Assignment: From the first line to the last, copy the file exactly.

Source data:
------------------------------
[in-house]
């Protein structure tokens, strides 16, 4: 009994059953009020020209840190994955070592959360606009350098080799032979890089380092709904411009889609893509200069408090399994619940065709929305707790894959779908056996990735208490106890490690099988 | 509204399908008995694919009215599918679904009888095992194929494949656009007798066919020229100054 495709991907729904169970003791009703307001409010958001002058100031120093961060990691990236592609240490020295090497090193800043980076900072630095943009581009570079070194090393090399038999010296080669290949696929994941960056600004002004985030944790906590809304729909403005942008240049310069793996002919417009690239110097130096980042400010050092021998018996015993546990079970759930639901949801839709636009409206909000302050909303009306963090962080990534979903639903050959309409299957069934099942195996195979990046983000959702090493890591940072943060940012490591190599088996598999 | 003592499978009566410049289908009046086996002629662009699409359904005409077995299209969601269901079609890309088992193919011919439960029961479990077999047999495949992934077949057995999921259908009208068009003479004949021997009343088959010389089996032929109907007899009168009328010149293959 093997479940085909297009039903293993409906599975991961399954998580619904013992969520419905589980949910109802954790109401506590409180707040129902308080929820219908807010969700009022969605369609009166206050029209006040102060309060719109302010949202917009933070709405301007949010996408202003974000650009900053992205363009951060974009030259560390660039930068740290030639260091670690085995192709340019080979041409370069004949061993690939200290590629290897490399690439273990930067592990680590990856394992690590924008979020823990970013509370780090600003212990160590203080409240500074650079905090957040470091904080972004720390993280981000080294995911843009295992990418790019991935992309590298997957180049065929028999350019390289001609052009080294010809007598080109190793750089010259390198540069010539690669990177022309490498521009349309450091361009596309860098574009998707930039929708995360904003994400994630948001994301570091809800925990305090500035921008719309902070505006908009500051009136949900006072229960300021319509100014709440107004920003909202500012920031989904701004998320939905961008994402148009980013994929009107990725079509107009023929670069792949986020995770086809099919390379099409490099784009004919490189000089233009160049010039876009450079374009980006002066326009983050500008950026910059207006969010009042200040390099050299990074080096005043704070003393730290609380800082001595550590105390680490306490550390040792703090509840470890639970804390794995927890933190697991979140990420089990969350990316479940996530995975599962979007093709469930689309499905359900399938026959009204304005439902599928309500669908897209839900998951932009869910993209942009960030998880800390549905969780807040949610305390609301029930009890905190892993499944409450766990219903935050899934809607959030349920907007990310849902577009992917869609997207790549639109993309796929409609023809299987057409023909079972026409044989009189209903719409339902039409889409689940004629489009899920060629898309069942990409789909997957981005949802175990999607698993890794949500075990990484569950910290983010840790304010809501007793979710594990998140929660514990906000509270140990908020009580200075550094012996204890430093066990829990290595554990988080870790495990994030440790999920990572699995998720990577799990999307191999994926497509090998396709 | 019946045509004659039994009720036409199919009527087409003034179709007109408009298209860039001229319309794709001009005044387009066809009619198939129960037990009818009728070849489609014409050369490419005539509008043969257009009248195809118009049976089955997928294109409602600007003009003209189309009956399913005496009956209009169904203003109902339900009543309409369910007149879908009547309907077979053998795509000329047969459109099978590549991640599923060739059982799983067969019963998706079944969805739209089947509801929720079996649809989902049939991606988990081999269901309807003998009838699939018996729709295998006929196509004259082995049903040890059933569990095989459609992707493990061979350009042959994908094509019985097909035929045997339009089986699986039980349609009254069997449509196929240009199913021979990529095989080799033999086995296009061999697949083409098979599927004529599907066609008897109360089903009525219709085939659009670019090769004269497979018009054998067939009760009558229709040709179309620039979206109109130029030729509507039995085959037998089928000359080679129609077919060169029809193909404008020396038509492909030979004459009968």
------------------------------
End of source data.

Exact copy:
[in-house]
């Protein structure tokens, strides 16, 4: 009994059953009020020209840190994955070592959360606009350098080799032979890089380092709904411009889609893509200069408090399994619940065709929305707790894959779908056996990735208490106890490690099988 | 509204399908008995694919009215599918679904009888095992194929494949656009007798066919020229100054 495709991907729904169970003791009703307001409010958001002058100031120093961060990691990236592609240490020295090497090193800043980076900072630095943009581009570079070194090393090399038999010296080669290949696929994941960056600004002004985030944790906590809304729909403005942008240049310069793996002919417009690239110097130096980042400010050092021998018996015993546990079970759930639901949801839709636009409206909000302050909303009306963090962080990534979903639903050959309409299957069934099942195996195979990046983000959702090493890591940072943060940012490591190599088996598999 | 003592499978009566410049289908009046086996002629662009699409359904005409077995299209969601269901079609890309088992193919011919439960029961479990077999047999495949992934077949057995999921259908009208068009003479004949021997009343088959010389089996032929109907007899009168009328010149293959 093997479940085909297009039903293993409906599975991961399954998580619904013992969520419905589980949910109802954790109401506590409180707040129902308080929820219908807010969700009022969605369609009166206050029209006040102060309060719109302010949202917009933070709405301007949010996408202003974000650009900053992205363009951060974009030259560390660039930068740290030639260091670690085995192709340019080979041409370069004949061993690939200290590629290897490399690439273990930067592990680590990856394992690590924008979020823990970013509370780090600003212990160590203080409240500074650079905090957040470091904080972004720390993280981000080294995911843009295992990418790019991935992309590298997957180049065929028999350019390289001609052009080294010809007598080109190793750089010259390198540069010539690669990177022309490498521009349309450091361009596309860098574009998707930039929708995360904003994400994630948001994301570091809800925990305090500035921008719309902070505006908009500051009136949900006072229960300021319509100014709440107004920003909202500012920031989904701004998320939905961008994402148009980013994929009107990725079509107009023929670069792949986020995770086809099919390379099409490099784009004919490189000089233009160049010039876009450079374009980006002066326009983050500008950026910059207006969010009042200040390099050299990074080096005043704070003393730290609380800082001595550590105390680490306490550390040792703090509840470890639970804390794995927890933190697991979140990420089990969350990316479940996530995975599962979007093709469930689309499905359900399938026959009204304005439902599928309500669908897209839900998951932009869910993209942009960030998880800390549905969780807040949610305390609301029930009890905190892993499944409450766990219903935050899934809607959030349920907007990310849902577009992917869609997207790549639109993309796929409609023809299987057409023909079972026409044989009189209903719409339902039409889409689940004629489009899920060629898309069942990409789909997957981005949802175990999607698993890794949500075990990484569950910290983010840790304010809501007793979710594990998140929660514990906000509270140990908020009580200075550094012996204890430093066990829990290595554990988080870790495990994030440790999920990572699995998720990577799990999307191999994926497509090998396709 | 019946045509004659039994009720036409199919009527087409003034179709007109408009298209860039001229319309794709001009005044387009066809009619198939129960037990009818009728070849489609014409050369490419005539509008043969257009009248195809118009049976089955997928294109409602600007003009003209189309009956399913005496009956209009169904203003109902339900009543309409369910007149879908009547309907077979053998795509000329047969459109099978590549991640599923060739059982799983067969019963998706079944969805739209089947509801929720079996649809989902049939991606988990081999269901309807003998009838699939018996729709295998006929196509004259082995049903040890059933569990095989459609992707493990061979350009042959994908094509019985097909035929045997339009089986699986039980349609009254069997449509196929240009199913021979990529095989080799033999086995296009061999697949083409098979599927004529599907066609008897109360089903009525219709085939659009670019090769004269497979018009054998067939009760009558229709040709179309620039979206109109130029030729509507039995085959037998089928000359080679129609077919060169029809193909404008020396038509492909030979004459009968």